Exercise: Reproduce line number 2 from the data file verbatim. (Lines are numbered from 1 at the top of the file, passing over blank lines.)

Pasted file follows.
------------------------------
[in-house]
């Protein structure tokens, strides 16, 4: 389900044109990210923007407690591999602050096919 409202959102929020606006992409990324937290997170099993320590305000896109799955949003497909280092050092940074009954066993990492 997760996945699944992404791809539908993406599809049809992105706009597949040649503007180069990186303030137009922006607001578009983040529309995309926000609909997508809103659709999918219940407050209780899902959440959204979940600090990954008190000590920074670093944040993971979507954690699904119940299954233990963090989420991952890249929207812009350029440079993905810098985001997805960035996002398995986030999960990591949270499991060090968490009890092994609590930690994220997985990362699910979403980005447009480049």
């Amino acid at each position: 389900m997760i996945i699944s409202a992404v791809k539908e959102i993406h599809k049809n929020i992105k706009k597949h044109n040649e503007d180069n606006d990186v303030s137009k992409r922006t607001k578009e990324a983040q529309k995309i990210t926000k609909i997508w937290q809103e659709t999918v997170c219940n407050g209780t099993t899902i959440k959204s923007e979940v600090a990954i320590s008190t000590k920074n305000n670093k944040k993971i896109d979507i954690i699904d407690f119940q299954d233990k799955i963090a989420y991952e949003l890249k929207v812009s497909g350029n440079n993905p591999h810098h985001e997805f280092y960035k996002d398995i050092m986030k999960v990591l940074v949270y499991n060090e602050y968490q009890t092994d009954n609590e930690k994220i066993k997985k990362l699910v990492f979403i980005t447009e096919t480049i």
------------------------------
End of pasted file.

């Protein structure tokens, strides 16, 4: 389900044109990210923007407690591999602050096919 409202959102929020606006992409990324937290997170099993320590305000896109799955949003497909280092050092940074009954066993990492 997760996945699944992404791809539908993406599809049809992105706009597949040649503007180069990186303030137009922006607001578009983040529309995309926000609909997508809103659709999918219940407050209780899902959440959204979940600090990954008190000590920074670093944040993971979507954690699904119940299954233990963090989420991952890249929207812009350029440079993905810098985001997805960035996002398995986030999960990591949270499991060090968490009890092994609590930690994220997985990362699910979403980005447009480049």